Built in 1989, a beautiful Dutch Colonial house on Solitude Creek was in need of renovation due to mold and mildew infiltration from floods and subsequent rotting. Being located within a 100-foot buffer zone on this small estuary in a Maryland shore town, the elements had definitely taken their toll on the structure.
The original house design had also been greatly influenced by environmental regulations, zoning requirements and restrictive building codes specific to the site, resulting in a design that did not take advantage of the beautiful water and nature views.
Maximizing the home’s exposure to the beauty of this picturesque site was the primary renovation goal. So renovation planning ultimately focused on the outdoors by providing controlled views so that public spaces faced the water and private views faced the marshland and pine forests. Windows were critical to successfully controlling those views and Weather Shield Premium Series™ Aluminum Clad wood windows and doors were selected to do just that.
Every detail of final window selection and placement was carefully considered. Windows with large expanses of floor-to-ceiling glass in the living room directed views to the water and provided ample light-filled spaces. Smaller and more linear windows in the bedrooms and office were used to frame views to the woods and marshland without compromising privacy.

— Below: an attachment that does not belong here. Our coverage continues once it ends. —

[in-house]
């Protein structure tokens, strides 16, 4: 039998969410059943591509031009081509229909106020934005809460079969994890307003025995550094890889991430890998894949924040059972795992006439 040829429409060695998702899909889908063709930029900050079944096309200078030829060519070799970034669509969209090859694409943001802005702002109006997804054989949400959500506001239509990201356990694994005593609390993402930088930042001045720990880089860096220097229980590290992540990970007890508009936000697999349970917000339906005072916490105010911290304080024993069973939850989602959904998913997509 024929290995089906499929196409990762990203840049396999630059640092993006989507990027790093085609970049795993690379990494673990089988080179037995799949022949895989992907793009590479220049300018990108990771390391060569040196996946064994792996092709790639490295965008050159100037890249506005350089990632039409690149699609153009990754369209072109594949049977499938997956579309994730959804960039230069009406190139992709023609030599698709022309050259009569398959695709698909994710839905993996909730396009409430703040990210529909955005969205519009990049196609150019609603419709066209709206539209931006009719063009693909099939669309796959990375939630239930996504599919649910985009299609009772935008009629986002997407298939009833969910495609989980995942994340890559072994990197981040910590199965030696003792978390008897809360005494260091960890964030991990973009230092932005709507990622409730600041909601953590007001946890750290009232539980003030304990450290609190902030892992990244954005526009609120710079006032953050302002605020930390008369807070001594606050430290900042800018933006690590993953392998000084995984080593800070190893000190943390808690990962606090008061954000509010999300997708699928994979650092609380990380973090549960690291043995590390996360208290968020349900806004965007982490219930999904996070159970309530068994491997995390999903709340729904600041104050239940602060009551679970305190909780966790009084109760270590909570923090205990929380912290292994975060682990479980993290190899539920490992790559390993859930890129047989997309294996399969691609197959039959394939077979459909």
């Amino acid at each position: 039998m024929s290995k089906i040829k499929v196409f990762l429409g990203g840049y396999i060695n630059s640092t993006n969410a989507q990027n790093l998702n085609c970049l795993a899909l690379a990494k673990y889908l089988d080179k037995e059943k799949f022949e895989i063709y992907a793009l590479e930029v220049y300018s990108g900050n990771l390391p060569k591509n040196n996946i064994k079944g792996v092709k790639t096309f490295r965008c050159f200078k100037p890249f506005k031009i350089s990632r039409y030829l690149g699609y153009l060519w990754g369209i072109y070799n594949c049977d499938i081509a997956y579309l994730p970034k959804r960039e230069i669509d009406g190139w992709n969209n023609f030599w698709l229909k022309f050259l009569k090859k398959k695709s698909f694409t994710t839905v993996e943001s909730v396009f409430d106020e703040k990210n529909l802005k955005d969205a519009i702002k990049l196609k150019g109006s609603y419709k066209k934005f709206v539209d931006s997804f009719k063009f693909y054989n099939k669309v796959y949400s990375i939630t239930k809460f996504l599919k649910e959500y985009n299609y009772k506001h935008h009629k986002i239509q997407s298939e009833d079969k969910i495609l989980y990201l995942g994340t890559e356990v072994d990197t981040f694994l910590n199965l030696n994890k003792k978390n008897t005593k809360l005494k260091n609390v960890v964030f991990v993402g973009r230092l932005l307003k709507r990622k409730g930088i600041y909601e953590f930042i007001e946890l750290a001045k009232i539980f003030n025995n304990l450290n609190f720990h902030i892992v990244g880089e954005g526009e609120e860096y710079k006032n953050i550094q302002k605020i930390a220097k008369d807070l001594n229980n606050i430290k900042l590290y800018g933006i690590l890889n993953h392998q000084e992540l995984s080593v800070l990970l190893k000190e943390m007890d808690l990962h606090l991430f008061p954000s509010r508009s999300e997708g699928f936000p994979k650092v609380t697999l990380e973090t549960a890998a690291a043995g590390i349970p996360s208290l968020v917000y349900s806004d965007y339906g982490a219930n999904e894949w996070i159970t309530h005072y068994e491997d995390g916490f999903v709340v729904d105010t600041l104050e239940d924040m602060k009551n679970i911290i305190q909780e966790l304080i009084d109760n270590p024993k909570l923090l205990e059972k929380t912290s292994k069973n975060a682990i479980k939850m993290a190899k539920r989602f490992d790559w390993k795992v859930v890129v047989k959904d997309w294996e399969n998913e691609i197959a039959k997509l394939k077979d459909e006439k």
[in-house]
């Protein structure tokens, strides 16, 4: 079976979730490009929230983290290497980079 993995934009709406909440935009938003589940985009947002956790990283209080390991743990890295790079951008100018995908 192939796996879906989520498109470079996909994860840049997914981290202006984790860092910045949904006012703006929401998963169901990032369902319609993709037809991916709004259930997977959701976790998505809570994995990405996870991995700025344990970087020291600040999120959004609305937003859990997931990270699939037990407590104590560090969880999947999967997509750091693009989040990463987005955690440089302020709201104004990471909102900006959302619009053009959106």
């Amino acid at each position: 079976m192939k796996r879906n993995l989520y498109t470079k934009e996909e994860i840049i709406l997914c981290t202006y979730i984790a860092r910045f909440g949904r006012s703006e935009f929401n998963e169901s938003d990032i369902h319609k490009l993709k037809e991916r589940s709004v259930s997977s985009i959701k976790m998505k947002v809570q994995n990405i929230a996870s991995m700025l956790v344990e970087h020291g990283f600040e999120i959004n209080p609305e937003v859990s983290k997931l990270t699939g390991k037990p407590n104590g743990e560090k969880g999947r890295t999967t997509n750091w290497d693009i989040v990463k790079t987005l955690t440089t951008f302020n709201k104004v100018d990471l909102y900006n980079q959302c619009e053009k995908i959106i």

Windows also were set at different elevations throughout the house to help fully animate the space and allow light to illuminate the interior all through the day. To achieve narrow profiles, 9-foot-tall doors were used in combination with standard-sized casement windows with custom-sized direct set polygons. Exterior aluminum cladding provided a sleek steel perception and primed wood interiors offered painting flexibility – all at a great price point.
The final renovation was a success. All aspects of the house update met stringent zoning, building and environmental code requirements. And, the owners love their modern waterside retreat all year-round thanks to the connection to the outdoors that the large expanses of glass provide them.